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Thanks to Minibar, I had happy hour delivered to my doorstep
This is a revolutionary way to add steps between you and booze.
Thanks to the magic of apps, you can have booze delivered right to your doorstep.
The function of Minibar, which launched Wednesday, is simple: You sign up with your iPhone or iPad, then just pick and click a bottle of liquor or wine. It’s like a Party Barn on wheels, assuming you live in New York City.
Sure, it has its issues—IRL alcoholism is an ugly thing—but it seemed the perfect app to review. (It’s difficult to beat getting my employer to reimburse me for sitting at home and drinking.)
“OMG. This now puts booze on par with pizza for ease of delivery if it works well,” my coworker Grant Robertson told me as he downloaded it and placed his own order.
The only problem is that it’s not a good app. By that I mean Minibar is quite buggy. I had to enter my address twice, and my credit card several times. At one point Minibar simply locked up, wheel in the center of the screen happy to spin forever. I don’t use my iPad often, but this was the first time I’ve ever had to do a hard shutdown. When I first entered my zip code, it told me only Manhattan customers would get speedy service, and I live in Brooklyn. That’s the kind of second-rate service you usually get from cabbies.
As a fan of Justified who grew up a few miles outside Kentucky, I chose bourbon. Minibar has a dozen of them. Since I’m well familiar with Kings County’s version, I went with the other local hooch on the menu, a small bottle of Widow Jane. It didn’t give me an estimated delivery time, so I tried to check my status under “Orders,” which marked my bottle’s status as “Delivered,” a claim that turned out to be very untrue.
As I poked around the app for a number to call (which kind of defeats the purpose, since liquor delivered by phone order is already a thing in my neighborhood), they called me first.
“Hi, Kevin? This is Lara from Minibar. You just tried to order a 200-mL bottle? Well, we’re out of stock, unfortunately, so we’re just going to send you a 750 mL bottle instead. Since you placed the order already, we won’t charge you extra.”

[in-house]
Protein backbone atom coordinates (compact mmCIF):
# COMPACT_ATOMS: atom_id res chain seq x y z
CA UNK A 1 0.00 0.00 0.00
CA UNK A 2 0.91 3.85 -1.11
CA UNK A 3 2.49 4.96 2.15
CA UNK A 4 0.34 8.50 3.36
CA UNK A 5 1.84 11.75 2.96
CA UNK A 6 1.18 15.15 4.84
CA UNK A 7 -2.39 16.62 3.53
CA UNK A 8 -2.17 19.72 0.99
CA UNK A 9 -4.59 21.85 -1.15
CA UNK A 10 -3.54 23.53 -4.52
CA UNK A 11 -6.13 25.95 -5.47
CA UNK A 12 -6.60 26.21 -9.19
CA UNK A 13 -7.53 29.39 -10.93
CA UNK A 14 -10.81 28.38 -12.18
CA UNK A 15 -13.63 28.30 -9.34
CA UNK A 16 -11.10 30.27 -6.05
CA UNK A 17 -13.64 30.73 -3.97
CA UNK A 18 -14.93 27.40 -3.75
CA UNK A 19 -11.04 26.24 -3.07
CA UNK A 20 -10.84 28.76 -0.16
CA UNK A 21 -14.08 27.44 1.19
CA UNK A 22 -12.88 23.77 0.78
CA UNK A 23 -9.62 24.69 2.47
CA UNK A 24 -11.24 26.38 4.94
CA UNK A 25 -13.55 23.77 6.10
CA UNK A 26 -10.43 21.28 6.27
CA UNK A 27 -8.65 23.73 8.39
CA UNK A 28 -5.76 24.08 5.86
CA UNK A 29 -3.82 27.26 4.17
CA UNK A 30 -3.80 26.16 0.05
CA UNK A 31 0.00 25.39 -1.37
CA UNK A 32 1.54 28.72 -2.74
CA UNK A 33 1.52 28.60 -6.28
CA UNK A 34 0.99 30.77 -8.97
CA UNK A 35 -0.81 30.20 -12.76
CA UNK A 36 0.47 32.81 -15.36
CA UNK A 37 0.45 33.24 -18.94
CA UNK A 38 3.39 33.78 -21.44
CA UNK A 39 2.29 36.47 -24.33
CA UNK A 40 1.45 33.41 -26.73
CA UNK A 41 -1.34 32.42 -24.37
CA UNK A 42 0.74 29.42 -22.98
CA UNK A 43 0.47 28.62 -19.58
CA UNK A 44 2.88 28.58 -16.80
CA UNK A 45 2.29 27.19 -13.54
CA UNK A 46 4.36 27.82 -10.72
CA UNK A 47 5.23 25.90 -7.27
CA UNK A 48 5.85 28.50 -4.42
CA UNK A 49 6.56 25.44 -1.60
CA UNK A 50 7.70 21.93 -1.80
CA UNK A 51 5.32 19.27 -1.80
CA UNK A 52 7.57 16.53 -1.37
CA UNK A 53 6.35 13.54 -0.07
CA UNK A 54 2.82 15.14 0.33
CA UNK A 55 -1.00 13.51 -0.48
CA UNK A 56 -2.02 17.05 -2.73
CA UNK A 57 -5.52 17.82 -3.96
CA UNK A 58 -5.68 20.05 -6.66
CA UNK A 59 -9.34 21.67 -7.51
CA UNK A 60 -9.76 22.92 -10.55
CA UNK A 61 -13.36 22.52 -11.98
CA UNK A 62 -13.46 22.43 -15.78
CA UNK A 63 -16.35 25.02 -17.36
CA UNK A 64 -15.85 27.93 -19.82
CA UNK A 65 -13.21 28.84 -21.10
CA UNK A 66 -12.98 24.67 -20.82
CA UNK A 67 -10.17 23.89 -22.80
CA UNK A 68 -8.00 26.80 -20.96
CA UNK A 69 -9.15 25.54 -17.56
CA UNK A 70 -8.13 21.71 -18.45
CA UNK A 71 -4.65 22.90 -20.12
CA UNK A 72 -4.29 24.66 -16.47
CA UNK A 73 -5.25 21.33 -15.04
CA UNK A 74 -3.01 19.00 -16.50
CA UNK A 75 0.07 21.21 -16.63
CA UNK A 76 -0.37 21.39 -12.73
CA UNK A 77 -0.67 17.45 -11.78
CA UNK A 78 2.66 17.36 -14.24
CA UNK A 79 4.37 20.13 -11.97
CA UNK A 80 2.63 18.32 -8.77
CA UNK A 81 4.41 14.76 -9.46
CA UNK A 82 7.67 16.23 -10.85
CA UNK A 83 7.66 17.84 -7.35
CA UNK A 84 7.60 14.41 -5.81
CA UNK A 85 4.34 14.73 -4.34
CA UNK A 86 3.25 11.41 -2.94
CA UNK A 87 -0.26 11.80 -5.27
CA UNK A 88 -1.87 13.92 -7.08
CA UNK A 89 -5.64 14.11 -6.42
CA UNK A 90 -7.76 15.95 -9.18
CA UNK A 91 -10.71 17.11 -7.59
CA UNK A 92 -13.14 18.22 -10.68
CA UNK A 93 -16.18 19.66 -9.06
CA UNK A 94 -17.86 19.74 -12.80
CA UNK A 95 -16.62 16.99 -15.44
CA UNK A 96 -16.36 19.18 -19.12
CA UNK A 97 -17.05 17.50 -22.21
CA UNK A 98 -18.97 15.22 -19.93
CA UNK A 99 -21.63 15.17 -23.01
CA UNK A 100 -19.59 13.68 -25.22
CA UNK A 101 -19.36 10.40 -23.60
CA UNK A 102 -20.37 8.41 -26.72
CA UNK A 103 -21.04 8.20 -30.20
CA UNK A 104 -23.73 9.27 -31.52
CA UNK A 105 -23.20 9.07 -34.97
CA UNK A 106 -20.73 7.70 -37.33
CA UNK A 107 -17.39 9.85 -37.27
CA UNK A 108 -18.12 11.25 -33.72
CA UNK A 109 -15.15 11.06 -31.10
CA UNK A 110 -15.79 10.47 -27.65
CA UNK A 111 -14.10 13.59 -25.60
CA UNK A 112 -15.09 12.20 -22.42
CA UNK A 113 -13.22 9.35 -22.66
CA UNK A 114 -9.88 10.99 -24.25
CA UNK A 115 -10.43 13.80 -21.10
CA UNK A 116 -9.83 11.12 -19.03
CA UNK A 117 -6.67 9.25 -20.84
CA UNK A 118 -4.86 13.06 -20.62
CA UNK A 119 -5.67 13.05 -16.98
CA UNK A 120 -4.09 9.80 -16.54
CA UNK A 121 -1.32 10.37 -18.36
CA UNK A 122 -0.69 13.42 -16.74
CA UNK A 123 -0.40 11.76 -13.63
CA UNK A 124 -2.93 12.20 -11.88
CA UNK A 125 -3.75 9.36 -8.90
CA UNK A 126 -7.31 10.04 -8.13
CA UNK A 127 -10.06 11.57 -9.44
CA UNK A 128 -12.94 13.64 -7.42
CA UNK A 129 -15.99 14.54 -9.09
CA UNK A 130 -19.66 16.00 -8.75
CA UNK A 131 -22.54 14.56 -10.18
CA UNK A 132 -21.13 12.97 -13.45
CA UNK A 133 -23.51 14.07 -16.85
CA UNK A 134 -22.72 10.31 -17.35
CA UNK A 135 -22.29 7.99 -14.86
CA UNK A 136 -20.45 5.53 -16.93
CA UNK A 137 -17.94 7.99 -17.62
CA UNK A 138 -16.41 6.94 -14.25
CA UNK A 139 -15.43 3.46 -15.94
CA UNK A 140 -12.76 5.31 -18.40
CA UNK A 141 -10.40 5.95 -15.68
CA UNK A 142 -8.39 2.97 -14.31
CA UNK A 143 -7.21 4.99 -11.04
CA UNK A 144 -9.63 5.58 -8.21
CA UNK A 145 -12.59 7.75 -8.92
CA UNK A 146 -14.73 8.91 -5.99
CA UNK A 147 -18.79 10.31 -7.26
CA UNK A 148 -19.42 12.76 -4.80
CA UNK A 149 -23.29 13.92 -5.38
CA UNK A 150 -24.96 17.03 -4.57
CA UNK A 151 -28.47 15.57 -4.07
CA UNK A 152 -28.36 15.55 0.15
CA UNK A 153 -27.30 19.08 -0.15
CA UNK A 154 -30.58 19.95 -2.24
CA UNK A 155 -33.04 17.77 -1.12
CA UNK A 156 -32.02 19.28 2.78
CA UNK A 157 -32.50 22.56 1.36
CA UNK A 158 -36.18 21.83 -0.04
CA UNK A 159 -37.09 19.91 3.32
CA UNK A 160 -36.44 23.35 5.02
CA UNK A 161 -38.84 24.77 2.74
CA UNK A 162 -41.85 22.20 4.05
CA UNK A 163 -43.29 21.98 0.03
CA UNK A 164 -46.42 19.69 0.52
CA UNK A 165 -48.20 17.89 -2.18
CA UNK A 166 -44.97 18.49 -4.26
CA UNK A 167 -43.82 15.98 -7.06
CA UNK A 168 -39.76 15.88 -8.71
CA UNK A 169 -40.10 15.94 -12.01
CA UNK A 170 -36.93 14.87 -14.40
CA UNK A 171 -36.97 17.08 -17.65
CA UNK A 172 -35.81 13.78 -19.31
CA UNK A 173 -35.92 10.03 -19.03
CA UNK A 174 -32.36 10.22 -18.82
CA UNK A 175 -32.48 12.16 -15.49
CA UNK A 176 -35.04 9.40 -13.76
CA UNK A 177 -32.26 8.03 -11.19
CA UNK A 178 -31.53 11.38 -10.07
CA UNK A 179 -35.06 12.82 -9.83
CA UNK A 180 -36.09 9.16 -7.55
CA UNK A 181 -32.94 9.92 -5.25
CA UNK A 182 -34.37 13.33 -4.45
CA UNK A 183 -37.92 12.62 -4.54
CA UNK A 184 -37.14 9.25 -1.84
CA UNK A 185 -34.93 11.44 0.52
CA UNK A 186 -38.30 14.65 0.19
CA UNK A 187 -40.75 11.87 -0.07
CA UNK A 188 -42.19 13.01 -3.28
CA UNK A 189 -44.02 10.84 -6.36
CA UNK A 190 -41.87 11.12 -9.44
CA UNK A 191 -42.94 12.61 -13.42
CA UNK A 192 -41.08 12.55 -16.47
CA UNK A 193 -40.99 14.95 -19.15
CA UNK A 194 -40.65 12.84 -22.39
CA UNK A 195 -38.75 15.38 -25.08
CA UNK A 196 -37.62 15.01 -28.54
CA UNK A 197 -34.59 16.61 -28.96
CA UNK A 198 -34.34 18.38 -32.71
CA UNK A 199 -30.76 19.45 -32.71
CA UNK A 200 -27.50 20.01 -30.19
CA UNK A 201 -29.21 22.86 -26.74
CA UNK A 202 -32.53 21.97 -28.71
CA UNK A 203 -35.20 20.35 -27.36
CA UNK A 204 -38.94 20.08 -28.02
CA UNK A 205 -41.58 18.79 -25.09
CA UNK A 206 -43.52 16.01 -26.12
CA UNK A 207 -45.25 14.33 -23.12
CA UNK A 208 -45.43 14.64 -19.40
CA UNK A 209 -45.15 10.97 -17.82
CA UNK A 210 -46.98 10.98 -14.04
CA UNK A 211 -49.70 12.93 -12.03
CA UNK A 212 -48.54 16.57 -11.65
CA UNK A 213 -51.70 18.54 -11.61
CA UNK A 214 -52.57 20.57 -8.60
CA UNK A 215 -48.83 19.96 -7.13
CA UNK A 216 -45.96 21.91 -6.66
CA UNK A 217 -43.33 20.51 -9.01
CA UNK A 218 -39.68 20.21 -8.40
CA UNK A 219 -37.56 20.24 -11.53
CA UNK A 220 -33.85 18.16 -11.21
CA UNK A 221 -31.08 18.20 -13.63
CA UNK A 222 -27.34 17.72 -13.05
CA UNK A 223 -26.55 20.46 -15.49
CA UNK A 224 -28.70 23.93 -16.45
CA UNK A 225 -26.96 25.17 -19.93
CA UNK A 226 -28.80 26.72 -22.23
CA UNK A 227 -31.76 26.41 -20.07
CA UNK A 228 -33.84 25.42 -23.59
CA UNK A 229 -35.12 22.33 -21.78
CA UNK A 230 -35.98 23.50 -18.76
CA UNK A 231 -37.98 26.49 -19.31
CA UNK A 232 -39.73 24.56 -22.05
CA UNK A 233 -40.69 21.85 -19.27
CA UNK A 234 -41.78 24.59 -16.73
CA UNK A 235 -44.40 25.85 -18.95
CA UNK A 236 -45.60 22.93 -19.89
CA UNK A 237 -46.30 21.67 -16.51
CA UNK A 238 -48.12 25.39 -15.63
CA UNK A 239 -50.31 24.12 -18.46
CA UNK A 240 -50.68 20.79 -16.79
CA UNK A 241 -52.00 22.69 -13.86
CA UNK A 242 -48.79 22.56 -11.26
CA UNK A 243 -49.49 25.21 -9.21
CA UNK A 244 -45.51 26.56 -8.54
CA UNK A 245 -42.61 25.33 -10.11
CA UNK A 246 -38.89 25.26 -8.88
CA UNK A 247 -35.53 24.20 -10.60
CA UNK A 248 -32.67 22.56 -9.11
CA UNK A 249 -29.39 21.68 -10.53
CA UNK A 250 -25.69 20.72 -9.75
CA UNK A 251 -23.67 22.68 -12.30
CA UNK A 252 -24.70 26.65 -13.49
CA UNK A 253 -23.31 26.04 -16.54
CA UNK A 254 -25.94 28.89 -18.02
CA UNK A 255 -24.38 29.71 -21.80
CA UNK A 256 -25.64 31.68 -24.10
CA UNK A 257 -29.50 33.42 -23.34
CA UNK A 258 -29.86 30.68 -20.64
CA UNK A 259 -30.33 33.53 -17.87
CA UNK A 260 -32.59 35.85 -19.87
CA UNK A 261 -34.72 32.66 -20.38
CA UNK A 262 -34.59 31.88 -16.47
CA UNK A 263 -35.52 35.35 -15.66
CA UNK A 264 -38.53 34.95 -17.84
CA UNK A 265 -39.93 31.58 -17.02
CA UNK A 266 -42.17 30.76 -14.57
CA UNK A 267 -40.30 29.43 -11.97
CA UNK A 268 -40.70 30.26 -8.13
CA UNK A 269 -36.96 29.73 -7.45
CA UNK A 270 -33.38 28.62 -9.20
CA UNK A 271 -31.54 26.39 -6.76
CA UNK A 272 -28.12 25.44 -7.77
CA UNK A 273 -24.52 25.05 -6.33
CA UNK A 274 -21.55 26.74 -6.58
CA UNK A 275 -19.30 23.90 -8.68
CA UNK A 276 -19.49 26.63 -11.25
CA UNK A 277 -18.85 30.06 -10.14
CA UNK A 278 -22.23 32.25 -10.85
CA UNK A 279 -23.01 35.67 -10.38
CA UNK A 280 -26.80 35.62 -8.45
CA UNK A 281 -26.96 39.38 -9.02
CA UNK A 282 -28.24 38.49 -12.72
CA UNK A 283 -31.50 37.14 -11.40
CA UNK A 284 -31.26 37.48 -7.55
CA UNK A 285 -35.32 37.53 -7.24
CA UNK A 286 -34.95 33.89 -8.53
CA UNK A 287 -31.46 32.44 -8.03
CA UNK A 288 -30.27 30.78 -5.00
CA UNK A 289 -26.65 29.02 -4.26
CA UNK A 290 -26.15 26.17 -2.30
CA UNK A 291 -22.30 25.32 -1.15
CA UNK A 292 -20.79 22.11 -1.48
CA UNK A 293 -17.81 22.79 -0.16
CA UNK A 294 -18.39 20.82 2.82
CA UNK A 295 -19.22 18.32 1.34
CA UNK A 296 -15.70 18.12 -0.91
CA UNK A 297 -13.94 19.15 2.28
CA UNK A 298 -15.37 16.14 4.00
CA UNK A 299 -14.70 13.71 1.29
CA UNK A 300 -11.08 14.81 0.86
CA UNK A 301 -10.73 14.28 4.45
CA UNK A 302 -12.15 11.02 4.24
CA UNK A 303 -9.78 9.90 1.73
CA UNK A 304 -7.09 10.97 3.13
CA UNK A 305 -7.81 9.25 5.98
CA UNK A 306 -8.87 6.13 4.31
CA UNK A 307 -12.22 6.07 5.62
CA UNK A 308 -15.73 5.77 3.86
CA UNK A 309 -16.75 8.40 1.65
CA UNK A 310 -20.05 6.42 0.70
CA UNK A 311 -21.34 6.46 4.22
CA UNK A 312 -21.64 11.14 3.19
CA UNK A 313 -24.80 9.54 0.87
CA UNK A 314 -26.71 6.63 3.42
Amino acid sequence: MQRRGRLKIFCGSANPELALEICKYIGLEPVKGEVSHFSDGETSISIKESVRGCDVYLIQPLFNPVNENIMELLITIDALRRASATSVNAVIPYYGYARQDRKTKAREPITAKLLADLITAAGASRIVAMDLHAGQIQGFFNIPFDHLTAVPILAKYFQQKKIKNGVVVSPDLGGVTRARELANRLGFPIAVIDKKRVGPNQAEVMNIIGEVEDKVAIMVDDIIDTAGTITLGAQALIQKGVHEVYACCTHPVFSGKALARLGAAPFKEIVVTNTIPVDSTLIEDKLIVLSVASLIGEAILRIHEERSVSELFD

At this point in the story, I’d like to point out that I have a lot of integrity when it comes to ordering liquor to my house on the company dime and complaining that the technology behind it isn’t perfect. I never mentioned to her that I was writing about her service, so this was in no way a plot to get a better review. Unless she googled my name before calling me, in which case she’s a schemer who has played us all.
Then I had an email confirmation, which estimated an hour. And it was right: A guy came to my door 55 minutes later, had me sign a receipt (you pre-pay tip), and handed me a bottle.
Business was doing OK, he said, but he clearly didn’t want to chat: He had bottles to deliver. So he gingerly stepped around the day’s slush, into his dark, late-’90s Pontiac, and onto his next delivery adventure. While he was less than friendly, Minibar’s Twitter personality is quite amiable.
— Minibar (@MinibarDelivery) February 5, 2014
Would I use Minibar again? Likely, no. My local liquor store delivers with a simple phone (with no room for glitches). So the convenience of staying home is already available, sans iOS-created meltdowns—and if what I’m looking for is some witty repartee with my bartender, the lackluster exchange I had with the delivery guy isn’t going to cut it.
But I will say this: If you should ever be tasked with sitting at home for work and there’s a new booze-delivery app in your area you’re asked to order and then drink free booze from, Minibar has got you covered.
A former senior politics reporter for the Daily Dot, Kevin Collier focuses on privacy, cybersecurity, and issues of importance to the open internet. Since leaving the Daily Dot in March 2016, he has served as a reporter for Vocativ and a cybersecurity correspondent for BuzzFeed.